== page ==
Canadian heads of Detroit big three foresee little sales growth in 2012
By Sunny Freeman The Canadian Press
By Sunny Freeman The Canadian Press
Canadian drivers will continue to be frugal when shopping for vehicles, leaving little room for growth in 2012, the Canadian presidents of North America’s largest automakers said.
Automakers are bracing for another tepid year as consumer confidence in the world economy remains shaky, the Canadian heads of the so-called Detroit big three automakers said in interviews from the city’s annual auto show.
“Would we like to see the industry growing like in the United States and other parts of North America and around the globe? Absolutely. But our best analysis says that we’re going to be flat to slightly down,” General Motors Canada president Kevin Williams said.
Some markets like China are seeing soaring growth as they develop their auto industries, while growth in the U.S. is outpacing that in Canada because its market dipped much more than Canada’s during the recession and are just starting to climb back.
Meanwhile, Canadians are dealing with record high personal debt, a rising unemployment rate and forecasts for slowing economic growth in 2012.
Automakers sold 1.59 million vehicles in Canada last year, up 1.8 percent from 1.56 million in 2010.
The figures for 2011 far outpaced the 1.46 million sold in 2009 – the worst sales year for the industry since 1998. But 2011 sales were well short of their pre-recession levels.
Dianne Craig, the newly appointed CEO and president of Ford Motor Company of Canada is slightly more optimistic than Williams, and predicts another year of modest growth of one to two percent in 2012.
“We’re not going to see big increases in the industry size to where it was four or five years ago,” she said.
Craig, the former general manager for the southeast market in the U.S., said the biggest difference she has noticed since moving north of the border is the Canadian penchant for smaller cars.
Reid Bigland, president and CEO of Chrysler Canada, said he expects growth of between minus two and plus two percent as Canadians remain cautious about vehicle purchases.
“There’s a much bigger slant in Canada toward small and compact vehicles, and I think that’s to a certain extent to do with a little bit less disposable income in Canada and a more conservative culture,” he said. “I think it’s going to continue to be how people feel about their jobs, the stock market and how secure they feel…If employment can hang in there in Canada, the economy and new vehicle sales will hang in there as well.”
Analysts have also predicted 2012 sales will be roughly in line with 2011 as a recession in Europe, slower growth in emerging markets and an uncertain economic and political climate in the U.S. continue to weigh on consumer sentiment.
Automotive consulting firm DesRosiers has predicted a similar year. It projected vehicle sales will rise one percent or 15,000 from 2011 to 1.6 million vehicles.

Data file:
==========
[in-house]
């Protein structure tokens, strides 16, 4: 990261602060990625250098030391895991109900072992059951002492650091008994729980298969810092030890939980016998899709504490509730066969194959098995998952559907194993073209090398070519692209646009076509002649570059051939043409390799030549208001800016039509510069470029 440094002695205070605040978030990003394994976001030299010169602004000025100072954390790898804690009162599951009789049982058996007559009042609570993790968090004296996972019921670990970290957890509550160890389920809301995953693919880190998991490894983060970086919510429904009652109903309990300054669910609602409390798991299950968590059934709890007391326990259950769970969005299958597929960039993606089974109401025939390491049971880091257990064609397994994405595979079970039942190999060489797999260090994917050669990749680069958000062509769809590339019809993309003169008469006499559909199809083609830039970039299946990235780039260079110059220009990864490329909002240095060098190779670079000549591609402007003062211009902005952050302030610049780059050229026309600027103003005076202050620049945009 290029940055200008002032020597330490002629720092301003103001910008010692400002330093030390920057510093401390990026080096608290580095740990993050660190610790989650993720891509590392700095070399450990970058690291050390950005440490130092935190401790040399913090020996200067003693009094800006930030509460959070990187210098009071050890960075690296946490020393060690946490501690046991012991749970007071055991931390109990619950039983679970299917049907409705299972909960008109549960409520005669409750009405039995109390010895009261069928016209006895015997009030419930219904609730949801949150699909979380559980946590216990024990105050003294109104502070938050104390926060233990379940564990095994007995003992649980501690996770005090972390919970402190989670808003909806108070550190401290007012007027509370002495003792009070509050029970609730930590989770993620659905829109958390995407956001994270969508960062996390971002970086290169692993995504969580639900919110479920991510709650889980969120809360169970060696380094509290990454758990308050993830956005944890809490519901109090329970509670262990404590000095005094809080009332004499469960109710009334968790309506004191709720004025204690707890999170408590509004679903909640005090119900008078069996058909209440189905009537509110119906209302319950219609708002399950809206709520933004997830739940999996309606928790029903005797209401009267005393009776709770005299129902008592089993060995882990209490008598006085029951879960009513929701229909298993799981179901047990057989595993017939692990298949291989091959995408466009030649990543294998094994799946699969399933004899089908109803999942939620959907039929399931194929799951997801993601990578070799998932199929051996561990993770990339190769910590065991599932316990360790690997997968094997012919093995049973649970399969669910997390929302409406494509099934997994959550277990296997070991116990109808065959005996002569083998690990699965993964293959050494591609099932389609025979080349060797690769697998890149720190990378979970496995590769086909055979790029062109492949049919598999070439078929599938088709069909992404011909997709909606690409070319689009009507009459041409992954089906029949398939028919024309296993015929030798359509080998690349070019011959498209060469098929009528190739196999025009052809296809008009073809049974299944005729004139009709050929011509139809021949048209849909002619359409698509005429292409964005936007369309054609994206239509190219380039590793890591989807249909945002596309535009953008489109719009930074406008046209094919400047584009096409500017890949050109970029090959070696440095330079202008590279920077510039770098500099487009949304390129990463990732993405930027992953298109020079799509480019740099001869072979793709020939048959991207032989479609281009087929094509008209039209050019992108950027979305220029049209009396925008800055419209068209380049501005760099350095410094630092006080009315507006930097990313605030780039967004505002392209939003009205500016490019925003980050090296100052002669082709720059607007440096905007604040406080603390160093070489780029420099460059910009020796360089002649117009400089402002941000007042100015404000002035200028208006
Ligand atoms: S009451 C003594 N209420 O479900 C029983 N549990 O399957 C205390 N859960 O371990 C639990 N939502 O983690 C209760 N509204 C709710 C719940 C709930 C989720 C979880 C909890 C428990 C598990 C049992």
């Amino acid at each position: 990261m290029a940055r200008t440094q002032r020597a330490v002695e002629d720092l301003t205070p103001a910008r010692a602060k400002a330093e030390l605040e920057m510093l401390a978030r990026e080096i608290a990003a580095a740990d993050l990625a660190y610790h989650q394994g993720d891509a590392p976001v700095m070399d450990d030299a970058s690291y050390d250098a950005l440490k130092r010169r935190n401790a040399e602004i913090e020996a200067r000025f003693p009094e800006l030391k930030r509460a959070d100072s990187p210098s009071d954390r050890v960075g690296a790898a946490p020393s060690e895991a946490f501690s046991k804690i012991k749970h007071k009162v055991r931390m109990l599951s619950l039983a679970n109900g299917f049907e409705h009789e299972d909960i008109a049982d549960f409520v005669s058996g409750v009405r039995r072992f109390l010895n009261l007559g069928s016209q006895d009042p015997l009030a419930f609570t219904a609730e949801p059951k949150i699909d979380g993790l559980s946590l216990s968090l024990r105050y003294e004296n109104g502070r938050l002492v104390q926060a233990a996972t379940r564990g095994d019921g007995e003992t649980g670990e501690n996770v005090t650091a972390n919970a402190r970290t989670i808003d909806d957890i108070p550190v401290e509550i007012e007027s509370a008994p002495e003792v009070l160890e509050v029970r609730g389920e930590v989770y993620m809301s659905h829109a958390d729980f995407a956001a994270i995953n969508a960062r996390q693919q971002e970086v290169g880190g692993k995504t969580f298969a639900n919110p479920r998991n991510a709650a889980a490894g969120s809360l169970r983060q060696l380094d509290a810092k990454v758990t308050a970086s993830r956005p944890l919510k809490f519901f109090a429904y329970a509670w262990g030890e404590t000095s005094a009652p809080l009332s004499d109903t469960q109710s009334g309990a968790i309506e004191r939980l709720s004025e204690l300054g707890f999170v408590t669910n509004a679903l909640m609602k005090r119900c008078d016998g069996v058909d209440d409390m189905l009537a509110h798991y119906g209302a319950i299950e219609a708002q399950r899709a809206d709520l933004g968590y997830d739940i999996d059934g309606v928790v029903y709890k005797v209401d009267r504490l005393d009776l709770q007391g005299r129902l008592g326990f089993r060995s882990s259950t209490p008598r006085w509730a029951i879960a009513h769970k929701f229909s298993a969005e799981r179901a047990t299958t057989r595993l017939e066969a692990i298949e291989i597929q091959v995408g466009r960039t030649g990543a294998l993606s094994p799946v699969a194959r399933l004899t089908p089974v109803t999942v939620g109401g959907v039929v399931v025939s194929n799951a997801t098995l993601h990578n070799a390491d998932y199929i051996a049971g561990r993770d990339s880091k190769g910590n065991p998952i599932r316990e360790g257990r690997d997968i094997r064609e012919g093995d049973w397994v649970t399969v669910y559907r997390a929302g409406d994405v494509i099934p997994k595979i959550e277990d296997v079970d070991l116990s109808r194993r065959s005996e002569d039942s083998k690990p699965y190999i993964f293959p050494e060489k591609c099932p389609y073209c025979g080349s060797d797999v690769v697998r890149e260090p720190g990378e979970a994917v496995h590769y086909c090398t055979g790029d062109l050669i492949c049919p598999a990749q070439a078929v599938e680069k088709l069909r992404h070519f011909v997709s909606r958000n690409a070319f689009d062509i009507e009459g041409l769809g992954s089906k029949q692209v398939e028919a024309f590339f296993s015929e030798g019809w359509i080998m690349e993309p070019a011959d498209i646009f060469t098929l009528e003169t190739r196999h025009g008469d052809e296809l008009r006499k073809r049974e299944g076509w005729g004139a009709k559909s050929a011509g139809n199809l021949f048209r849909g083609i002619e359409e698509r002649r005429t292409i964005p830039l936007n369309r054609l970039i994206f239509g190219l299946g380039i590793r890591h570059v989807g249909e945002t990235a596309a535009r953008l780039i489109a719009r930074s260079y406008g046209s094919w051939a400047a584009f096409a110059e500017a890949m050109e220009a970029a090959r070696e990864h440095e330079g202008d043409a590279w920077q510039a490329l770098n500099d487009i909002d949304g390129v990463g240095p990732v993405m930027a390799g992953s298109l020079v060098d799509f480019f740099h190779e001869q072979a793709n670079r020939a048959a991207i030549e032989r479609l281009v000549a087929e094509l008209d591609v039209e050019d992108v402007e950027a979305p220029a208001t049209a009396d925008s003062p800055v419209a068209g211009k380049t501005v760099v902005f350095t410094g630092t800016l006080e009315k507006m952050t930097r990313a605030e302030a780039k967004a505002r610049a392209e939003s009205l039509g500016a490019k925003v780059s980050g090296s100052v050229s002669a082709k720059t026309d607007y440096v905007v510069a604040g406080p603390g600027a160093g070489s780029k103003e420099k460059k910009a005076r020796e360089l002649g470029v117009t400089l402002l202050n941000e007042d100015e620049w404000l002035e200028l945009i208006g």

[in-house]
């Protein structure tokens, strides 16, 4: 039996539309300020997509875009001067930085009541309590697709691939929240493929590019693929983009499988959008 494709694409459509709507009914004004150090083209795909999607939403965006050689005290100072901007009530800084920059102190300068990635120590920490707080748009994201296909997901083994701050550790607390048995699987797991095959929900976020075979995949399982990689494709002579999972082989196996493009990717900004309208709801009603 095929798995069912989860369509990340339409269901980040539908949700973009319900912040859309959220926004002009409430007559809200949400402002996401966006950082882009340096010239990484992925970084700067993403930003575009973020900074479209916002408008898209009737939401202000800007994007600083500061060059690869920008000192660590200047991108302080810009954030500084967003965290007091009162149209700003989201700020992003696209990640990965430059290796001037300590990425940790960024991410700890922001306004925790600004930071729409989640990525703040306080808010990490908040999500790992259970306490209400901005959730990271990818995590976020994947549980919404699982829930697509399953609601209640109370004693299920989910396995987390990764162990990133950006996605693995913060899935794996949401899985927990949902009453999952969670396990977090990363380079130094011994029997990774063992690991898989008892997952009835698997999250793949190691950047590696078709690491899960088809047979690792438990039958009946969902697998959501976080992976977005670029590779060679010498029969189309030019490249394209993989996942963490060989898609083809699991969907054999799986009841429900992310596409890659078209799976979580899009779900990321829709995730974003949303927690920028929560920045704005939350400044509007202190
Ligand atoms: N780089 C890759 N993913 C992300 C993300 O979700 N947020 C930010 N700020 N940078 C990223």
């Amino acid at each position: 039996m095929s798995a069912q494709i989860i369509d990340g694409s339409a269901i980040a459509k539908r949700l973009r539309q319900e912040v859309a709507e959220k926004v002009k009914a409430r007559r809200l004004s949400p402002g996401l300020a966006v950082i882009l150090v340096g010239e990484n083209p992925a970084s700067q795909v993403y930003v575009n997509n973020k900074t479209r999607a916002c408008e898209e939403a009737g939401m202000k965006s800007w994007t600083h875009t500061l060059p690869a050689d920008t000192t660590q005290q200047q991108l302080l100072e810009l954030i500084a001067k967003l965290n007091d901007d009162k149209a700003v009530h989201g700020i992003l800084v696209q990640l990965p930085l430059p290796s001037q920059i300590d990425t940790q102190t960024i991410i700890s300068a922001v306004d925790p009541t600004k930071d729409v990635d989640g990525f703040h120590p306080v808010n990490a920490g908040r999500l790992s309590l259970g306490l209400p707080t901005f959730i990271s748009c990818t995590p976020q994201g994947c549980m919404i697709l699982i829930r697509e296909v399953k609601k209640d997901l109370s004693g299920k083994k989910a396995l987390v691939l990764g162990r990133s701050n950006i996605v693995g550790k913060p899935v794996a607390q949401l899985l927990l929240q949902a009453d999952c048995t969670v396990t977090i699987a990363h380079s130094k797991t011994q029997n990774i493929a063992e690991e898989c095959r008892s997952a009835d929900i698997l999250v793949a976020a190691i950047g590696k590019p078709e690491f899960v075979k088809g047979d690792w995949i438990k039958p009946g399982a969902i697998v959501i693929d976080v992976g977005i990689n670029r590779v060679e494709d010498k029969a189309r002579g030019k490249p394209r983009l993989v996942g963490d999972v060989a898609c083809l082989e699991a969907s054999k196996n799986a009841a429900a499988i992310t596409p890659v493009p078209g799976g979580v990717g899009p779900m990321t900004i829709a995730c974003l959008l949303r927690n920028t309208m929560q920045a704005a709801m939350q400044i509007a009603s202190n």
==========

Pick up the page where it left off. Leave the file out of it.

However, there are some reasons that sales could surprise on the high side, said the firm’s president Dennis DesRosiers.
The scenarios that could push growth higher include: if the U.S. and European economic situations improve; more people grow tired of their aging vehicles; and Japanese automakers see a big surge in demand following last March’s earthquake and tsunami, which crippled parts production.
“We are maintaining our view of a positive but low growth light vehicle market for 2012, but if all these stars line up, then we could see quite a nice surprise with new vehicles sales coming in anywhere from 20k to 80K higher than our forecast,” he wrote in a report.
“I wouldn’t count on it, but there are reasons to be more optimistic than any time in the last five years,” he said.
GM’s Williams noted that the Canadian market is much more stable than the U.S. market, where each manufacturer is struggling to gain a bigger piece of the market as it grows in the double-digits.
He said incentives offered by foreign automakers trying to take a bigger market share, like Hyundai, could fuel a small, but not significant increase in discounts and other promotions.
Canadian drivers, meanwhile, are watching their pennies and looking for the best values – not necessarily the cheapest deals.
“I think that’s what we’re going to see with the Canadian consumer going forward through this tough economic climate where there is a lack of confidence and uncertainty around the global markets,” Williams said.
However, he believes GM Canada will be able to seize the opportunity to improve this year and recover from a 1.7 percent decline in 2011 year-over-year sales and a 0.5 percent drop in market share.
Williams said the 2011 losses came as the automaker continued to phase out its Pontiac brand as part of its restructuring.
Chrysler’s Bigland said the company, one of the biggest market share gainers in the Canadian market last year, is unlikely to offer major incentives in 2012, as its goal is profitability, not growth at any cost.
Ford’s Craig, who took over the top position from David Mondragon on November 1, said there could be some upside to the low growth forecasts, as Canada’s economy is in better shape than the U.S.
Ford of Canada, which claimed the title of Canada’s top-selling automaker in 2011 for the second year in a row, will continue to build on its momentum in 2012 with a focus on working to grow its reputation in the car segment as its truck business continues to do well.
Ford, the only of the big three Detroit automakers that did not have to resort to a government bailout in 2009, has been quicker to focus on a new product line that is centred on more fuel efficient vehicles, a demand that is rising as consumers worry about rising gas prices.